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Kee Measurement Tracker
To use the Kee Measurement Tracker, first set your preferred unit of measurement (click Accounts Home below -Edit Personal Details). Return here to add your measurements regularly, so we can calculate your BMI and keep a log of your weight loss progression
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|09 Sep 2020||4 in||4 in||4 in||4 in||4 in||4 in|
A simple and useful measure to use alongside a BMI Calculator
Your waist to hip ratio is an important tool that helps determine your overall health risk and helps measure distribution of body fat
People with more weight around their waist are at greater risk of lifestyle related diseases such as heart disease and diabetes than those with weight around their hips. Your health is not only affected by how much body fat you have, but also by where most of the fat is located on your body. Changes in Waist Circumference over time can indicate an increase or decrease in abdominal fat. Increased abdominal fat is associated with an increased risk of heart disease.
Use your WHR figure alongside your BMI figure. A WHR figure can be useful for those people categorized as normal or overweight in terms of their BMI and for some people may even be a better guide for a weight loss goal for some people and is an especially useful tool for men. (For example, an athlete with increased muscle mass may have a BMI greater than 25 - making him or her overweight on the BMI scale - however a Waist Circumference measurement would most likely indicate that he or she is, in fact, not overweight.
Your Body Shape
There are two basic body shapes - "Apples" and "Pears" - each exhibiting a different distribution of body fat.
Apple-shaped individuals carry most of their excess body fat around their middle (abdomen), while pear-shaped people carry most of their excess body fat on their hips, buttocks and thighs..... Although genetics plays a major role in determining body shape, gender and age are also important factors. For example, women typically collect fat on their hips and buttocks, giving them a "Pear" shape, while men generally collect weight around the belly, giving them an "Apple" shape. After menopause, as estrogen supplies dwindle, women start storing fat around their abdomen, becoming more Apple-shaped in the process.
Health Risks of Apple Shape
Apple-shape people with fat concentrated around the abdomen, are more likely than Pear-shaped people to develop health problems related to obesity. Intra-abdominal fat (IAF) is closely associated with Type 2 Diabetes as well as insulin resistance. This kind of abdominal or central fat is also associated with increased risk of hormonal cancers (e.g. breast cancer), ovulatory dysfunction and sleep apnea. Thus Apple-shaped individuals have a greater risk of weight-related disorders and need to pay close attention to normalizing their weight. Waist Hip Ratio Test One way to know if you're an "Apple" or a "Pear" is to test your waist-to-hip ratio by dividing your waist measurement by your hip measurement. Women with waist-to-hip ratios of more than 0.8 or men with waist-to-hip ratios of more than 1.0 are "apples" and are at increased health risk due to their fat distribution. Waist Circumference Test Measuring your waist is another way to check whether your have too much fat around the middle. For example, in women, central obesity is signalled by a waist circumference of about 35+ inches, while in men the danger waist measurement is 40+ inches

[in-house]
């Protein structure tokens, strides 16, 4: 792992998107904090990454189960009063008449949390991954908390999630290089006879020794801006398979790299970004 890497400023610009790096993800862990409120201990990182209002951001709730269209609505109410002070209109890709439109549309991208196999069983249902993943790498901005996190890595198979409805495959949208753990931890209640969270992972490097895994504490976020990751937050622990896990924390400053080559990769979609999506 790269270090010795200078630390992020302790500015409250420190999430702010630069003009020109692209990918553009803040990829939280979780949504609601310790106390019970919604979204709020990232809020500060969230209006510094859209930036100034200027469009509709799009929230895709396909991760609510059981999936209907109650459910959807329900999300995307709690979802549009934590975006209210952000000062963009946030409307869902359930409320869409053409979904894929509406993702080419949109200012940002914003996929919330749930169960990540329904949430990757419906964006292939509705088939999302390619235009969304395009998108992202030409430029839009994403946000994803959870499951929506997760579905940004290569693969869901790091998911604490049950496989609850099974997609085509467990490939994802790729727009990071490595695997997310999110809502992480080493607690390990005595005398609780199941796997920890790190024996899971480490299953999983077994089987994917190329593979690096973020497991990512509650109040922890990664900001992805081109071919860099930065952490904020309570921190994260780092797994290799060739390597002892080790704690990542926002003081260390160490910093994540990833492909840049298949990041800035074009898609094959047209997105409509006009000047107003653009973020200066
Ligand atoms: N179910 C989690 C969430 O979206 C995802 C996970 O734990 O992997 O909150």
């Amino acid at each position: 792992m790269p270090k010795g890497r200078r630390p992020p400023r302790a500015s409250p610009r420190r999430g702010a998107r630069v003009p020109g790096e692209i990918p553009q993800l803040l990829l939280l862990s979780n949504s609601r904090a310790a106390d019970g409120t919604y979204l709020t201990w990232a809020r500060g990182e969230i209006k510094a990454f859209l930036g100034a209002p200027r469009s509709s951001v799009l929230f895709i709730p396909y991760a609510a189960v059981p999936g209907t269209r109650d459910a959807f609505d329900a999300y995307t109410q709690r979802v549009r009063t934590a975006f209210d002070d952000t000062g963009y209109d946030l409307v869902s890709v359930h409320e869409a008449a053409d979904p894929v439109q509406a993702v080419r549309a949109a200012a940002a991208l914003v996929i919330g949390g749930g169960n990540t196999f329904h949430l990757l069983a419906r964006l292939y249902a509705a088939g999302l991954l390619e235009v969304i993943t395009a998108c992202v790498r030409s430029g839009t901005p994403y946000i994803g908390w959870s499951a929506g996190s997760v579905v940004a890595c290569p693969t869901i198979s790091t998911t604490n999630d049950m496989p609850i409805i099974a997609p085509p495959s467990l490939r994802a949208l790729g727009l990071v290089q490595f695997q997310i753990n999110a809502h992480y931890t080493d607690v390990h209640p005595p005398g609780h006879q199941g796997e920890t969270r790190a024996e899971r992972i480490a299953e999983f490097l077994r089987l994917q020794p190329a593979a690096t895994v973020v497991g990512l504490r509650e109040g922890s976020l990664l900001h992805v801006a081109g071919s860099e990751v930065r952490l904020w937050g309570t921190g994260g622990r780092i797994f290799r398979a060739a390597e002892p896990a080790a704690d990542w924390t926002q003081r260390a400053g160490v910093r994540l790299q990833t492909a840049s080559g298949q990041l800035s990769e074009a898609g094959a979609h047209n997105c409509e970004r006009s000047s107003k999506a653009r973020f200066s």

Don't forget to take your before picture!Keep it safe and share your story once you have reached your target weight, to gain loyality points.
Waist Hip Ratio
- Low Risk
- 0.80 or below
- Moderate Risk
- 0.81 to 0.85
- High Risk
See below for more information
Your shape, as much as your weight, can affect your health risk. Fat around your middle can increase your risk of getting heart disease, cancer and type 2 diabetes.
Women (White European)
- Increased risk
- over 80cm (32")
- Severe risk
- over 88cm (35")
Women (South Asian, African-Caribbean, Black African, Chinese, Middle Eastern)
- Severe risk
- over 80cm (32")
Why are there different measurements for people of different ethnicities?
Research shows that if you're South Asian, African-Caribbean, Black African, Chinese, Middle Eastern or have parents of two or more different ethnic groups, you may be at increased risk of some health conditions at a lower BMI than people from white European backgrounds. This means the measurements that indicate severe risk are lower for people from these groups.